By Gary Wilkes
I was at a dog park the other night with a 45 pound ABD (American Black Dog). It had the typical medium–length, all black coat and built like a border collie. A couple of weeks ago he pulled his owner off her feet while going after his favorite target—’little white dogs’. He gave no warning before he lunged. The owner is old enough that a broken bone or other injury would be serious. The fear of falling down plus the possibility that her dog might hurt someone else’s dog was very troubling to her. This is a common problem —so much so that a new word has developed around the common inability to deal with such behavior. These dogs are called ‘reactive’.
The reason reactive dogs are such a problem is because of a gradual but powerful shift in our culture. Pleasant methods are assumed to be good, regardless of outcome. Unpleasant methods are labeled abusive—again, regardless of outcome. To please the sensitivities of our modern culture, methods that can suppress ‘reactivity’ are shunned. You need only walk through a ‘big box’ pet store and hear the droning recorded voice pitching their ‘positive’ training methods to confirm this.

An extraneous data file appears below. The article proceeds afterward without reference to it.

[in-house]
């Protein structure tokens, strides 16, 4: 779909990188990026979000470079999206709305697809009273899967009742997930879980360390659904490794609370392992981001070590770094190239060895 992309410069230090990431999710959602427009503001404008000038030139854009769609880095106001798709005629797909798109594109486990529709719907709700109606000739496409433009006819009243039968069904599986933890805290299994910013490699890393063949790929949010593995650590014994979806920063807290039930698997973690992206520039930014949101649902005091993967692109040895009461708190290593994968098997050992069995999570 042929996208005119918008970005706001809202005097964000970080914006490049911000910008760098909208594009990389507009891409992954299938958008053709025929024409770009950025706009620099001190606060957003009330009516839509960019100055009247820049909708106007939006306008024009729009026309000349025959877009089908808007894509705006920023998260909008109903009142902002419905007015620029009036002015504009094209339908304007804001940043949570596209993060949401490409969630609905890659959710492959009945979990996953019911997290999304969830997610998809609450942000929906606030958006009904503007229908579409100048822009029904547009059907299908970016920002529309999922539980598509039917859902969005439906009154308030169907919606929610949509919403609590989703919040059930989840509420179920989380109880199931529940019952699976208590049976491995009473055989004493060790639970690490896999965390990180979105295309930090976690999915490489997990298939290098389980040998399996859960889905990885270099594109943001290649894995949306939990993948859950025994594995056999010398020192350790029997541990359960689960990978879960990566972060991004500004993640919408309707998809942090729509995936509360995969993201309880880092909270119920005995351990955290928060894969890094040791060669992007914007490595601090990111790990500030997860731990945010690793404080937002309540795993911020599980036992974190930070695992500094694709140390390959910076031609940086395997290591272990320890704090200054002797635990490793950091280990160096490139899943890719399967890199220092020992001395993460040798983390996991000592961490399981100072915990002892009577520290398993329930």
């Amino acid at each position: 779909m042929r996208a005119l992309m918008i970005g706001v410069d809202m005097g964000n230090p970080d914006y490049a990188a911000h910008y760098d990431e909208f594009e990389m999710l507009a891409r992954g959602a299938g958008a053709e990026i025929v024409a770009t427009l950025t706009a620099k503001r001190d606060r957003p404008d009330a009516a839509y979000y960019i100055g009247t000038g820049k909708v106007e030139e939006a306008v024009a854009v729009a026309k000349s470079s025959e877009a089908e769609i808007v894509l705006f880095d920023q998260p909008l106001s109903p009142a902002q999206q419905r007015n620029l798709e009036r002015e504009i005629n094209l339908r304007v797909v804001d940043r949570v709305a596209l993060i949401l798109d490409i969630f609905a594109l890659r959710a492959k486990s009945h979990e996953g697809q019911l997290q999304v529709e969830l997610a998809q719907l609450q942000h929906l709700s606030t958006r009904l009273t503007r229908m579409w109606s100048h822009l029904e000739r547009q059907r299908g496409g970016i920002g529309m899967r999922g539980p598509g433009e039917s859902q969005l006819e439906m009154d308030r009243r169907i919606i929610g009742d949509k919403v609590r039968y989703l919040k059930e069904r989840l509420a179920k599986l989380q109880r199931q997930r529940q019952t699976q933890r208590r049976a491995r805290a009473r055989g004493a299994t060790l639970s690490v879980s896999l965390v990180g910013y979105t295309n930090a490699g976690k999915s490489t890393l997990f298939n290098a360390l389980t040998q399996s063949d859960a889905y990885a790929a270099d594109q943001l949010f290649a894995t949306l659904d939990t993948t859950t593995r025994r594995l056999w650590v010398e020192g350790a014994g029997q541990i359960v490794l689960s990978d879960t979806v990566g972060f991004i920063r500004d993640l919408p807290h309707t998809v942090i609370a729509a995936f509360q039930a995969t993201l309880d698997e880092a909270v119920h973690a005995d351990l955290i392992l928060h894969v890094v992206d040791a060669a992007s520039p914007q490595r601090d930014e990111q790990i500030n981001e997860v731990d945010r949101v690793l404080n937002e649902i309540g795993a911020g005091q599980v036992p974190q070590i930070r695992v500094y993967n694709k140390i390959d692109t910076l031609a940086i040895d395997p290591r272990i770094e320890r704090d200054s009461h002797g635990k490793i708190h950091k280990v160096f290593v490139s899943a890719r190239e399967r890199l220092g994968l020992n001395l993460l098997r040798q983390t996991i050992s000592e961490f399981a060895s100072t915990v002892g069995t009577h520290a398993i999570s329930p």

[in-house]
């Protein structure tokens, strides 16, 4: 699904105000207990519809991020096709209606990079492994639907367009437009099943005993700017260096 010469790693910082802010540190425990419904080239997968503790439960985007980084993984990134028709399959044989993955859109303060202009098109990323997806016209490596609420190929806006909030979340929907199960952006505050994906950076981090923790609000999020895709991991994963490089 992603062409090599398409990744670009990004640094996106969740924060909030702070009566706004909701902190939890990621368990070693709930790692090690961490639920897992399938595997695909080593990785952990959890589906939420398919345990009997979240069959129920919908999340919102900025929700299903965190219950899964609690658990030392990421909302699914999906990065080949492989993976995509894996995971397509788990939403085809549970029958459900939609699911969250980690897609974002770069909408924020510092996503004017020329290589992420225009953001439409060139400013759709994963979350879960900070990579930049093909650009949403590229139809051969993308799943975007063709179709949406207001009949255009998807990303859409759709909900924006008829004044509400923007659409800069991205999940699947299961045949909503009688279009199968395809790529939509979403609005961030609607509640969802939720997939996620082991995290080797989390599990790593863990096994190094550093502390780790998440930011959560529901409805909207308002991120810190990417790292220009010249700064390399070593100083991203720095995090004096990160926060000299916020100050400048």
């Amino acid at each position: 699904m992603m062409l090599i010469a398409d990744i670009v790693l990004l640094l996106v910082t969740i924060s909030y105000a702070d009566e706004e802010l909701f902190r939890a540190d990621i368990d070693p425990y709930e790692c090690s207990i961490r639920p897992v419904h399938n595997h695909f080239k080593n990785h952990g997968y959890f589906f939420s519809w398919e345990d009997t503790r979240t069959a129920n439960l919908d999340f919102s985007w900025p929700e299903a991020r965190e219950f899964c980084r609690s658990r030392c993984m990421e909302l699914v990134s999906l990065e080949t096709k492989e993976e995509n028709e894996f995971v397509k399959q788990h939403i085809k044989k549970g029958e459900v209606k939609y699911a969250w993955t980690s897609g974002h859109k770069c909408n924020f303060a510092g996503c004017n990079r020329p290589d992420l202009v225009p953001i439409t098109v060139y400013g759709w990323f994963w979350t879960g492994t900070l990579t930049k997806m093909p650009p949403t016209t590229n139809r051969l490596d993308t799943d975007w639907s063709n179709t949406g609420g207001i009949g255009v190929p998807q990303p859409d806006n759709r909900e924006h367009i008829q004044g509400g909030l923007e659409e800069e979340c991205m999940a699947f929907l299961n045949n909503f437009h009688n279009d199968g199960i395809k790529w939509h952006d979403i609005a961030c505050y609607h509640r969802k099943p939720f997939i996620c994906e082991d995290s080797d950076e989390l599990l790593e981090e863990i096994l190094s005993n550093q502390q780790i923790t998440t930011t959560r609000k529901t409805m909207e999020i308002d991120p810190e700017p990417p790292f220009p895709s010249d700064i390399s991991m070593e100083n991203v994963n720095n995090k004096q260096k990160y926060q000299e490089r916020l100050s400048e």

This philosophy carries over to the big–box grooming salons—which is why neither their trainers nor their groomers are allowed to handle difficult dogs. The companies know that what is considered ‘nice’ by the general public cannot control reactive dogs. (Vets know this too—which is why they have ‘treatment rooms’ where the public cannot see how they deal with defensive aggression.)
Practical Solutions to the Rescue